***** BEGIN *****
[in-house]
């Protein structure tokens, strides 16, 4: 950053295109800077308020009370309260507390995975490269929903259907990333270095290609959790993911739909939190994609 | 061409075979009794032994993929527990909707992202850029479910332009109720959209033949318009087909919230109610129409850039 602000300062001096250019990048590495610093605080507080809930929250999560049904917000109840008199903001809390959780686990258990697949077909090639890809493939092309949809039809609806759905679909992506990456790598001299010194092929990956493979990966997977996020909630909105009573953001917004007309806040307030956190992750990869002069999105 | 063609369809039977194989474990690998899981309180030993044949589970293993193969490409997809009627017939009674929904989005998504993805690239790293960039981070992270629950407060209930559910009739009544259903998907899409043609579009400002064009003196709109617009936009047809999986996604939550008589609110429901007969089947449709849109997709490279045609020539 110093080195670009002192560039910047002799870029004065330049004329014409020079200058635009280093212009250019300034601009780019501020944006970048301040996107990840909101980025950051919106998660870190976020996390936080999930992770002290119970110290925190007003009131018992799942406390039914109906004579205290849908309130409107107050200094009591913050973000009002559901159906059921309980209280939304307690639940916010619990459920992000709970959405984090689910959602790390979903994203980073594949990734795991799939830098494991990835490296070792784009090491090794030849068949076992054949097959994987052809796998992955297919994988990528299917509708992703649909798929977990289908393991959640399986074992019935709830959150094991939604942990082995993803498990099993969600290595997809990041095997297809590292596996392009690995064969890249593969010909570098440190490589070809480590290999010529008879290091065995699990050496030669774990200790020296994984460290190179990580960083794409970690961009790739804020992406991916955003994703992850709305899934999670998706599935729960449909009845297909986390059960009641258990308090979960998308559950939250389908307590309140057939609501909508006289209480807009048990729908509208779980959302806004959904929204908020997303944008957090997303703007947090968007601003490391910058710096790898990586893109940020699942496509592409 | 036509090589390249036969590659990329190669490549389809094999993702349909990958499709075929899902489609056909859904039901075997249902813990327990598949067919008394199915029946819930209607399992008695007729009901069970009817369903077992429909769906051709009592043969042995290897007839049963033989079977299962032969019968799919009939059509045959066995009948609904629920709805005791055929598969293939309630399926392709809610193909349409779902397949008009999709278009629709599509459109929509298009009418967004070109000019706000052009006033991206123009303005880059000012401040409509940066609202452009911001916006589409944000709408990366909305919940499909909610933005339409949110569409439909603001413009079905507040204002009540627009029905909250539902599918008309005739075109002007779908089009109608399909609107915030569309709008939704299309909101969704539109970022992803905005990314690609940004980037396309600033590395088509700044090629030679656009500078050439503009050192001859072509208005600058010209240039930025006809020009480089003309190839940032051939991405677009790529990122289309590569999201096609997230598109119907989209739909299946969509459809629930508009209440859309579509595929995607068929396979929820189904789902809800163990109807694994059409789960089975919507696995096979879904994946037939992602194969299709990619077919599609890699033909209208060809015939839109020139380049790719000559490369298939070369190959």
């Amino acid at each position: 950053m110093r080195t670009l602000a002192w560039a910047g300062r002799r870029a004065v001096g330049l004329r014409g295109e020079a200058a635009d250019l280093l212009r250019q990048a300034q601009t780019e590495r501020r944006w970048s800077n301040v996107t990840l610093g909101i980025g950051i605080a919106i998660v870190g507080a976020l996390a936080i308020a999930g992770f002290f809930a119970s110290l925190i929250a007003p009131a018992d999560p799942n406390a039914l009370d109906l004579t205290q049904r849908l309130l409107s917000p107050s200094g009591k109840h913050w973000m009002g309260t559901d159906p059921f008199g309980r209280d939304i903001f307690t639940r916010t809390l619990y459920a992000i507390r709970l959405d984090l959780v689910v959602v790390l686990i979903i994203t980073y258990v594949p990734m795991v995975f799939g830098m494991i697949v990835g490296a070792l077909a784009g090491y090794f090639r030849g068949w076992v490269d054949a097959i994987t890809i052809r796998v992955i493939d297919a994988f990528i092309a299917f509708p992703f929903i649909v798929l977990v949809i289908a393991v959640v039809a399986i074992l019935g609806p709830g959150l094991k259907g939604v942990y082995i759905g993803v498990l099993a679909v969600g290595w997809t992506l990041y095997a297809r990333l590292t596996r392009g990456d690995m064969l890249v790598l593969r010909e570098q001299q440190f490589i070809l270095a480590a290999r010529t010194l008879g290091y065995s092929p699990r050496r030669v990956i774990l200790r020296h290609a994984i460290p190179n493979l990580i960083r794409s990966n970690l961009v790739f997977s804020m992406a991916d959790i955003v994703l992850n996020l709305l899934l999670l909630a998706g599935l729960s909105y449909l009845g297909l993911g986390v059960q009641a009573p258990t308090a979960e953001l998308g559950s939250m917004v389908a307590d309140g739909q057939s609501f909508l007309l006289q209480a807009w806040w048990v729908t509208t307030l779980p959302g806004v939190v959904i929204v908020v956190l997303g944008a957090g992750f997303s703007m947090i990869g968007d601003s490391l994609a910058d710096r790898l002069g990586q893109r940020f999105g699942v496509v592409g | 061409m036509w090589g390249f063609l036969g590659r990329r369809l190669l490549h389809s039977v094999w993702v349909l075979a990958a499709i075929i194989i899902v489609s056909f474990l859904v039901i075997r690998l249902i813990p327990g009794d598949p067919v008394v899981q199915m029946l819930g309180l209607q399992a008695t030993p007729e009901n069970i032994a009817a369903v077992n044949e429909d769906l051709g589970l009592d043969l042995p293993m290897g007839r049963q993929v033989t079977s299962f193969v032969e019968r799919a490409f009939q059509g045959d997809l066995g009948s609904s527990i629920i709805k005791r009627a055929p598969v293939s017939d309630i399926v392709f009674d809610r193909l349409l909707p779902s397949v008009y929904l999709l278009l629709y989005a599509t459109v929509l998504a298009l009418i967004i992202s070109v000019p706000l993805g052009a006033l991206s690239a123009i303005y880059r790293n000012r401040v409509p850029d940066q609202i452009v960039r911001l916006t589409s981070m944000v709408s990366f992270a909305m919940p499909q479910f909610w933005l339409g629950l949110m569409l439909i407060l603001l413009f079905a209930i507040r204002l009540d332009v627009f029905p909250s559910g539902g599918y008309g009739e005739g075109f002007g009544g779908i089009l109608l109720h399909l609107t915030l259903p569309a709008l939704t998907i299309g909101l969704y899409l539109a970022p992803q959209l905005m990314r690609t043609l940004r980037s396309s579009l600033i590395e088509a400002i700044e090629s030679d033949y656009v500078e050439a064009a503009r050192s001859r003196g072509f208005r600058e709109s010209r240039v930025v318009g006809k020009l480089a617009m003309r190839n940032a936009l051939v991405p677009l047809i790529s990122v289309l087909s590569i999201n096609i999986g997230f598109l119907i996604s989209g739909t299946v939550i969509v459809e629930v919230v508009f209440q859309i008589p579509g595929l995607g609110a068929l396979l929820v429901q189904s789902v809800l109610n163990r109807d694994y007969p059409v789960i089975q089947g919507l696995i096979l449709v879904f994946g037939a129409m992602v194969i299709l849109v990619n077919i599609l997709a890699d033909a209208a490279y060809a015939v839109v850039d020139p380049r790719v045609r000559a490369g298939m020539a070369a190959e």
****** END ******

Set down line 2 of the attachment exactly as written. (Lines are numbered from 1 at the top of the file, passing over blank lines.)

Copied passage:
């Protein structure tokens, strides 16, 4: 950053295109800077308020009370309260507390995975490269929903259907990333270095290609959790993911739909939190994609 | 061409075979009794032994993929527990909707992202850029479910332009109720959209033949318009087909919230109610129409850039 602000300062001096250019990048590495610093605080507080809930929250999560049904917000109840008199903001809390959780686990258990697949077909090639890809493939092309949809039809609806759905679909992506990456790598001299010194092929990956493979990966997977996020909630909105009573953001917004007309806040307030956190992750990869002069999105 | 063609369809039977194989474990690998899981309180030993044949589970293993193969490409997809009627017939009674929904989005998504993805690239790293960039981070992270629950407060209930559910009739009544259903998907899409043609579009400002064009003196709109617009936009047809999986996604939550008589609110429901007969089947449709849109997709490279045609020539 110093080195670009002192560039910047002799870029004065330049004329014409020079200058635009280093212009250019300034601009780019501020944006970048301040996107990840909101980025950051919106998660870190976020996390936080999930992770002290119970110290925190007003009131018992799942406390039914109906004579205290849908309130409107107050200094009591913050973000009002559901159906059921309980209280939304307690639940916010619990459920992000709970959405984090689910959602790390979903994203980073594949990734795991799939830098494991990835490296070792784009090491090794030849068949076992054949097959994987052809796998992955297919994988990528299917509708992703649909798929977990289908393991959640399986074992019935709830959150094991939604942990082995993803498990099993969600290595997809990041095997297809590292596996392009690995064969890249593969010909570098440190490589070809480590290999010529008879290091065995699990050496030669774990200790020296994984460290190179990580960083794409970690961009790739804020992406991916955003994703992850709305899934999670998706599935729960449909009845297909986390059960009641258990308090979960998308559950939250389908307590309140057939609501909508006289209480807009048990729908509208779980959302806004959904929204908020997303944008957090997303703007947090968007601003490391910058710096790898990586893109940020699942496509592409 | 036509090589390249036969590659990329190669490549389809094999993702349909990958499709075929899902489609056909859904039901075997249902813990327990598949067919008394199915029946819930209607399992008695007729009901069970009817369903077992429909769906051709009592043969042995290897007839049963033989079977299962032969019968799919009939059509045959066995009948609904629920709805005791055929598969293939309630399926392709809610193909349409779902397949008009999709278009629709599509459109929509298009009418967004070109000019706000052009006033991206123009303005880059000012401040409509940066609202452009911001916006589409944000709408990366909305919940499909909610933005339409949110569409439909603001413009079905507040204002009540627009029905909250539902599918008309005739075109002007779908089009109608399909609107915030569309709008939704299309909101969704539109970022992803905005990314690609940004980037396309600033590395088509700044090629030679656009500078050439503009050192001859072509208005600058010209240039930025006809020009480089003309190839940032051939991405677009790529990122289309590569999201096609997230598109119907989209739909299946969509459809629930508009209440859309579509595929995607068929396979929820189904789902809800163990109807694994059409789960089975919507696995096979879904994946037939992602194969299709990619077919599609890699033909209208060809015939839109020139380049790719000559490369298939070369190959």